Detroit Free Press (MCT)
The surge in oil and natural-gas exploration is providing a welcome spark for pickup sales, taking up slack from a construction industry that remains in the doldrums.
The flip side of higher gas prices is that energy companies look for more oil, as well as its less expensive derivative, natural gas.
To be sure, a gradually improving economy and pent-up demand are drawing truck customers into the showroom.
“Every time we add a number of wells, we add a lease operator — and that requires a truck,” said Pat Gibson, vice president of Traverse City, Mich.-based West Bay Exploration, which has 12 to 14 people operating about 80 wells throughout the state.
“As production increases, you’re going to see more” wells and more truck sales, Gibson said. “In Michigan that’s still a small amount, but in places like Ohio and North Dakota and Pennsylvania, that’s significant.”
General Motors’ full-size pickup sales rose 14 percent in March compared with a year earlier as the Chevrolet Silverado posted a 12.1 percent increase and sales of the GMC Sierra jumped 19.2 percent.
Ford F-Series pickup sales rose 13.6 percent for the first quarter to 143,827.
Chrysler’s Dodge Ram sales were up 23 percent in March from a year earlier, while Toyota Tundra sales rose 10.3 percent.
The U.S. Energy Department’s Energy Information Administration said in its March energy outlook that crude oil production should increase from 5.6 million barrels per day in 2011 to 5.83 million barrels per day in 2012.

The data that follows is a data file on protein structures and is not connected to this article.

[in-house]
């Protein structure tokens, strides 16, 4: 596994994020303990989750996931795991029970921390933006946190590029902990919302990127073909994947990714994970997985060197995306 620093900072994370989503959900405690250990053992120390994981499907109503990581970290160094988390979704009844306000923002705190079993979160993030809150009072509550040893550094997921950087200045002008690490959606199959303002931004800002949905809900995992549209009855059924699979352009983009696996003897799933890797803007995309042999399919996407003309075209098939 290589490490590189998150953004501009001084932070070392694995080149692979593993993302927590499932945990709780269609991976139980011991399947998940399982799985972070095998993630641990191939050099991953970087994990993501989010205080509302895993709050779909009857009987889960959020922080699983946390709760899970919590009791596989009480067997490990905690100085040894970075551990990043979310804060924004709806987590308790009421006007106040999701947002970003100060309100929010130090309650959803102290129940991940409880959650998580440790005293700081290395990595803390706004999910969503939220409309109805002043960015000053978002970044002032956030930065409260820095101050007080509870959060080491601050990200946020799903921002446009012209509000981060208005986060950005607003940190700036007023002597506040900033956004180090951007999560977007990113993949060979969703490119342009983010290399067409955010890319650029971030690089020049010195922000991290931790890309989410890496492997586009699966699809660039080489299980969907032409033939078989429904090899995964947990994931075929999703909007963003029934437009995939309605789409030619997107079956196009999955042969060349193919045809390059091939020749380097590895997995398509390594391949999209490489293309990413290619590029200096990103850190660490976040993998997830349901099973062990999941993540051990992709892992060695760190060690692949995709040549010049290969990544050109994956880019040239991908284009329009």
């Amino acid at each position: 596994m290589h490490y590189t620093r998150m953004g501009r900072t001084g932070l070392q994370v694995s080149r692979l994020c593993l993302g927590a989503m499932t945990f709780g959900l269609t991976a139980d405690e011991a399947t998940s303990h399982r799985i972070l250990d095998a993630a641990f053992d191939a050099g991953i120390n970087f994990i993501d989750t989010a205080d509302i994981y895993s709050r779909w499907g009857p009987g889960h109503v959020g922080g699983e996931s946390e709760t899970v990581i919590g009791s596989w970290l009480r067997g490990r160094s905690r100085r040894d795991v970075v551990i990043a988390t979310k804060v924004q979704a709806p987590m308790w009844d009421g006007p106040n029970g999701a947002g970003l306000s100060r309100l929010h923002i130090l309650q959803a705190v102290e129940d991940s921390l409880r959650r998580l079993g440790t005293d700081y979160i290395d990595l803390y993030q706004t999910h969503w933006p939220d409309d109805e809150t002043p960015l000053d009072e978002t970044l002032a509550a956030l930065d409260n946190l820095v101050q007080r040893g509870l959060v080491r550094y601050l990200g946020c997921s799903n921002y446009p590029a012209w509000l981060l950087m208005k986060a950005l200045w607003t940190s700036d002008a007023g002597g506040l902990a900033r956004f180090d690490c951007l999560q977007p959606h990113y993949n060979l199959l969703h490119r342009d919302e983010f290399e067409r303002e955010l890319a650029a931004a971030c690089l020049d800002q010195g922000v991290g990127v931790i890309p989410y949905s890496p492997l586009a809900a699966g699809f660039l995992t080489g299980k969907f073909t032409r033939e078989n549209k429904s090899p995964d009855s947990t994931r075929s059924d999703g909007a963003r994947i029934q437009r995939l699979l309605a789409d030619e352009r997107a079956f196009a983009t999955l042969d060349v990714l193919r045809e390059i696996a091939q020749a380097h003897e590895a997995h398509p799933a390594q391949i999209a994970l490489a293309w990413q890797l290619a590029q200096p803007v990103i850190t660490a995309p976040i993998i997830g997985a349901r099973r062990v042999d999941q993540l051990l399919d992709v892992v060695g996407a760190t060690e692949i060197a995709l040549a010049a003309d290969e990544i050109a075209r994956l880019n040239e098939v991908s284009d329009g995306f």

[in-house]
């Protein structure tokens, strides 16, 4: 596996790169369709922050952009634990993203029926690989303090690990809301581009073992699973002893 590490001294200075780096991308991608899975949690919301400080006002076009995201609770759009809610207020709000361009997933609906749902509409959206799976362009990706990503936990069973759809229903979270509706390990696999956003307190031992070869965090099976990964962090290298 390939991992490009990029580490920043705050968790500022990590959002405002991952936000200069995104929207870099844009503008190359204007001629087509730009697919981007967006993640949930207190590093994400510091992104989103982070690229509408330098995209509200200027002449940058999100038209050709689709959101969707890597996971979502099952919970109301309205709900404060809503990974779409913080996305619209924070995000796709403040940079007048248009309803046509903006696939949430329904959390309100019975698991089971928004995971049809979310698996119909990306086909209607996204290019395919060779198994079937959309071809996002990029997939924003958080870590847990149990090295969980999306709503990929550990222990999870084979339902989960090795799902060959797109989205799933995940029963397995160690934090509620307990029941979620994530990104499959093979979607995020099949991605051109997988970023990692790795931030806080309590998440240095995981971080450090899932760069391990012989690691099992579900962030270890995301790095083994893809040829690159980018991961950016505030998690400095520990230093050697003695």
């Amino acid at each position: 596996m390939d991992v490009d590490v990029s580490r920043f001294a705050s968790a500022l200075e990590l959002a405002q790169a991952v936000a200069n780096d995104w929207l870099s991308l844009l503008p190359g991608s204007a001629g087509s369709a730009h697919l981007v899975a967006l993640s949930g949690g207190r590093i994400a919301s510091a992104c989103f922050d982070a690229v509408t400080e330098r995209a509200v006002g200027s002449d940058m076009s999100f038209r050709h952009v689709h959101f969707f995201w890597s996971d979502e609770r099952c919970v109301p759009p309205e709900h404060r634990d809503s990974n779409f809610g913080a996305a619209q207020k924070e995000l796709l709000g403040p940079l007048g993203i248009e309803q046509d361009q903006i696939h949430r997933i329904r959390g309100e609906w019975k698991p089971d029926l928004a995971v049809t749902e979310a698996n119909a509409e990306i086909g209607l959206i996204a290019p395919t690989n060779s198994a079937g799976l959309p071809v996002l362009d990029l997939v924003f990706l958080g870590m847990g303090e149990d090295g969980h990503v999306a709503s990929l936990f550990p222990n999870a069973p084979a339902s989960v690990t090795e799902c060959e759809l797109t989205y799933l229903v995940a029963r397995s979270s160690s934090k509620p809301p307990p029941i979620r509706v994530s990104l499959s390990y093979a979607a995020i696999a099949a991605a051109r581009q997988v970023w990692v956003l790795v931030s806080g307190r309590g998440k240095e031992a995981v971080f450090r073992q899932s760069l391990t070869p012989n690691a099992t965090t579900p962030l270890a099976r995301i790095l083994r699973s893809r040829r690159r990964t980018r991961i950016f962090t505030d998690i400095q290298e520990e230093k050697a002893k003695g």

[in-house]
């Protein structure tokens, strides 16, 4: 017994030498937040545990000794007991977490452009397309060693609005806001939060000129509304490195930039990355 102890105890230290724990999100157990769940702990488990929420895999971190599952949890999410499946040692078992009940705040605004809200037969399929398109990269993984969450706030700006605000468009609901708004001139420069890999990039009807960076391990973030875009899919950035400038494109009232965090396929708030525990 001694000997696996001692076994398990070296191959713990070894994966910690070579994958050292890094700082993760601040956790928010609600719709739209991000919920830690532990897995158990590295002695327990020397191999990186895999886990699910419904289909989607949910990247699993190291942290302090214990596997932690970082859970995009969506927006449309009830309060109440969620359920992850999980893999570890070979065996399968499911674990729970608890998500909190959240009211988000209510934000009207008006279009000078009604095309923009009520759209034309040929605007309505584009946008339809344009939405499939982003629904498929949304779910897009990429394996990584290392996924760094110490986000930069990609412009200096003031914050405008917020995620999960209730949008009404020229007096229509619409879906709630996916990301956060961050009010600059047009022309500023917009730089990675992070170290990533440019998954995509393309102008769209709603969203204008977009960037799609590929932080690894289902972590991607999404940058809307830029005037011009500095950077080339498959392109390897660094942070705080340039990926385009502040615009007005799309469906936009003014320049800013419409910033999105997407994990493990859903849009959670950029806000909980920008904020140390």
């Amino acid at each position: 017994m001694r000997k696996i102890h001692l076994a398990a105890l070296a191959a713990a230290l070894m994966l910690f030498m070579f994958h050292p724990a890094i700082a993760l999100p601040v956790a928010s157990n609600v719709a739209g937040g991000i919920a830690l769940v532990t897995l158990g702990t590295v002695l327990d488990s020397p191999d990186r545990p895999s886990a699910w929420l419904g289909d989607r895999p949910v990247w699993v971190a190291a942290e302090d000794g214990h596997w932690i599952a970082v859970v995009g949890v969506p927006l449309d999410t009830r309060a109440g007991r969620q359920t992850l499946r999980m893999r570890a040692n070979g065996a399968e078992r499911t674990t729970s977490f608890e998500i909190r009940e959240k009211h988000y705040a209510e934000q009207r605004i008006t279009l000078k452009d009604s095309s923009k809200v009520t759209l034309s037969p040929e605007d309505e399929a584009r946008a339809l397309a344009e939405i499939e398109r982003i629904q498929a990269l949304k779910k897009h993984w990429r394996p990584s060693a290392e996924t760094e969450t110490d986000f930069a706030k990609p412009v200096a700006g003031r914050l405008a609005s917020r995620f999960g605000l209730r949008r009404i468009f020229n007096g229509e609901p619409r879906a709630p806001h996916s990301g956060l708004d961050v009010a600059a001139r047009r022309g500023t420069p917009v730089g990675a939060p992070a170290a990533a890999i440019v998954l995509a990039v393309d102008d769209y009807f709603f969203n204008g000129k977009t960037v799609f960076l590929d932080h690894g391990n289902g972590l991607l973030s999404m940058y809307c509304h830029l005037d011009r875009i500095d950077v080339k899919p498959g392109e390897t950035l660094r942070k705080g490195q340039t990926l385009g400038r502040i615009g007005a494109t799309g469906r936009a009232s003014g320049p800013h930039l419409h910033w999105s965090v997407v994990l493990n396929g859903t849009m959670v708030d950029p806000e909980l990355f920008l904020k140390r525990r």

The EIA also said natural gas production reached a new monthly record of 2.577 trillion cubic feet in January, an increase of 11.6 percent from a year earlier and 16 percent above January 2009.
“It has stabilized around the core customer who really needs a truck, and many of those buyers have been waiting for the economy to recover before replacing their old vehicle,” said Don Johnson, GM’s vice president for U.S. sales.
Johnson said sales of heavy-duty trucks are particularly strong — and “a lot of that can be attributed to the oil and gas segment.” Other industries, including the telecommunications sector, are also stimulating truck demand.
The energy boom has flourished particularly in places like western North Dakota, where unemployment was at a national low of 3.1 percent in February.
The U.S. oil and gas extraction subsector added more than 26,000 jobs from March 2011 to March 2012, according to preliminary estimates by the U.S. Bureau of Labor Statistics. The industry employed about 193,100 last month, including geoscientists, petroleum engineers, pump system operators and wellhead pumpers.
Matthew Larsgaard, CEO of the Automobile Dealers Association of North Dakota, said pickups are essential for hauling equipment, pulling trailers, transporting fuel tanks and generators and carrying passengers to drill sites. Currently dealers don’t have enough trucks.
“It’s rough terrain out there,” he said. “You’re not going to drive around in a coupe or a sedan. Both the agricultural sector and the oil sector ... rely heavily on large trucks.”
Julia Bell, public affairs and communications coordinator for the Washington, D.C.-based Independent Petroleum Association of America, said independent oil and natural gas companies have an average of 12 employees and drill about 95 percent of new wells.
“The benefits of oil and natural gas development don’t end at the wellbore,” she said. “It goes well beyond the industry. It’s even going to the auto industry, for example.”
Travis Windle, spokesman for the Marcellus Shale Coalition, said the mountainous Appalachia region makes pickups a must for those looking for oil, gas or coal.
“Without any doubt there has been and continues to be steady, strong robust growth for truck sales across Appalachia, tied directly to natural gas development,” he said. “Accessing various sites where drilling operations are under way requires four-wheel drive — trucks in many cases.”
Johnson said he could not pinpoint exactly where the oil and gas industry is buying the most pickups, although “it’s more out West obviously.”